Frameworks for Rural Preparedness Planning, Response, and Recovery
Multiple structures and frameworks exist to guide rural communities in preparedness planning, response, and
recovery. Rural communities should approach preparedness and resilience systematically at all levels, addressing
governance, capacities, and resources.
Whole Community Approach
The Federal Emergency Management Agency (FEMA) defines a Whole
Community approach to emergency management as:
“a means by which residents, emergency management practitioners, organizational and community
leaders, and government officials can collectively understand and assess the needs of their respective
communities and determine the best ways to organize and strengthen their assets, capacities, and interests.”
Involving partners, including individuals, businesses, schools, media, government, and other collaborators, is
central to implementing a Whole Community approach. The Whole Community approach highlights the importance of
understanding community complexity, recognizing capabilities and needs, fostering relationships and building
partnerships, leveraging and strengthening existing networks, and empowering local action. Approaching
preparedness plans and procedures with this framework can foster resiliency at all levels.
FEMA's National Planning Frameworks
The FEMA National Planning
Frameworks use a Whole Community approach to describe how individuals and organizations can work
together to build and sustain community preparedness. The National Planning Frameworks are organized by FEMA
mission area: prevention, protection, mitigation, response, and recovery. Each framework has a flexible
structure for implementation, outlines an overall process, and defines key principles, roles, and
National Incident Management System (NIMS)
The FEMA National Incident Management System (NIMS)
was established to provide clear decision-making hierarchy and standardized procedures for emergency situations.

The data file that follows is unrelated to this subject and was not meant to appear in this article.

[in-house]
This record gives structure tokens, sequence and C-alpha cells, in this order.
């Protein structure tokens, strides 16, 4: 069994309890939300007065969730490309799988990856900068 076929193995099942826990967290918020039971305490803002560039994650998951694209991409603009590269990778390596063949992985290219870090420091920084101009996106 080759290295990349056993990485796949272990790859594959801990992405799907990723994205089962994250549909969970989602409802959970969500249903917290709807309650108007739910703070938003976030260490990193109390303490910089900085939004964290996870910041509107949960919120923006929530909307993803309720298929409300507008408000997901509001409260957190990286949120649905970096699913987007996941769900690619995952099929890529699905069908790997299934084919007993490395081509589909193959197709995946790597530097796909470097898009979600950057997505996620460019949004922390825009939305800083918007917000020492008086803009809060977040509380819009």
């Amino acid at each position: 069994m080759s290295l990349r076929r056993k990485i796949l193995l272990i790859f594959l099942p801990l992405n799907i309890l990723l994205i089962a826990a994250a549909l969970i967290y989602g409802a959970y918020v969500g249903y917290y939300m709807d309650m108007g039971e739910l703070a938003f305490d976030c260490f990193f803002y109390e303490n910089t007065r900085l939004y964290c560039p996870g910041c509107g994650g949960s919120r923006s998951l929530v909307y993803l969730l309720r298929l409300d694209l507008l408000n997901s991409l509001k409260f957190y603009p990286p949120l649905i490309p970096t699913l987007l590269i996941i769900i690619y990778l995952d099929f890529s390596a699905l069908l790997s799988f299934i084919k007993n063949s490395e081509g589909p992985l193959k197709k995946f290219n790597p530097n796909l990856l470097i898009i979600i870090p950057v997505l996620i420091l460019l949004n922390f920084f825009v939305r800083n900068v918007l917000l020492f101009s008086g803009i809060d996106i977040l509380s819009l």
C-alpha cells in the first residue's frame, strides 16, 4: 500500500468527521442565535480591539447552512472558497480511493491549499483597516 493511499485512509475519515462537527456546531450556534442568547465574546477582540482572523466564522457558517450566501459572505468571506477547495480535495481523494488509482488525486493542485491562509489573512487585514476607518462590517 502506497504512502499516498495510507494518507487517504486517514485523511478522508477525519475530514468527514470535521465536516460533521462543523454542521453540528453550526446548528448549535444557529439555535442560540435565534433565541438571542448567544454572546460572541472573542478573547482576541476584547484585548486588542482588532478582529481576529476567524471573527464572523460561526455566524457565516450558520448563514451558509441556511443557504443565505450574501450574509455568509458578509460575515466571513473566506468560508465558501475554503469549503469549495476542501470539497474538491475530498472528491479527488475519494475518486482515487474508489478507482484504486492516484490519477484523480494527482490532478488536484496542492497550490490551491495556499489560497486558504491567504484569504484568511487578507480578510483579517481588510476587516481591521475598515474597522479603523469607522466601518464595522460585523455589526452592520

It guides all levels of government, nongovernmental organizations, and the private sector by providing a
universal system to prevent, protect against, respond to, recover from, and mitigate multiple hazards. The
structure helps ensure collaboration of various points of contact, including EMS, fire, and police, for a
systematic response. FEMA provides access to trainings, tools, and other resources to support implementation of
the NIMS within communities.
Health Equity Frameworks
Guiding structures and frameworks that systematically address and prioritize health equity can help build rural
community capacity for emergency preparedness and response. Priorities include partnering with community
organizations, expanding data collection and reporting methods, and building capacity to address
Several different frameworks for health equity can be applied to emergency preparedness and response. For
example, the CMS Framework for
Health Equity 2022-2032 encourages implementation of strategies to address disparities in five priority
areas: data collection, reporting, and analysis; causes of disparities within CMS programs; healthcare
organizations and workforce; language access, health literacy, and culturally tailored services; and healthcare
access and coverage. The 2011 document Guidance
for Integrating Culturally Diverse Communities into Planning for and Responding to Emergencies: A
Toolkit, developed by the U.S. Department of Health and Human Services (HHS) Office of Minority Health
(OMH), provides specific recommendations, resources, and examples for improving preparedness planning and
response programs to meet the needs of racially and ethnically diverse populations.
The March 2022 document Health Equity
and Health Disparities Environmental Scan, from the HHS Office of Disease Prevention and Health
Promotion (ODPHP), identifies the health equity frameworks commonly used by public health agencies in their
state health improvement plans. For more information on health equity frameworks, see the Rural Health Equity Toolkit.
Other Emergency Preparedness and Response Frameworks
Other frameworks that are used to guide emergency preparedness and response include:
The One Health Approach is commonly used during planning efforts to prevent infectious diseases. For more
information, see Emergency
Preparedness and Response for Infectious Disease Outbreaks.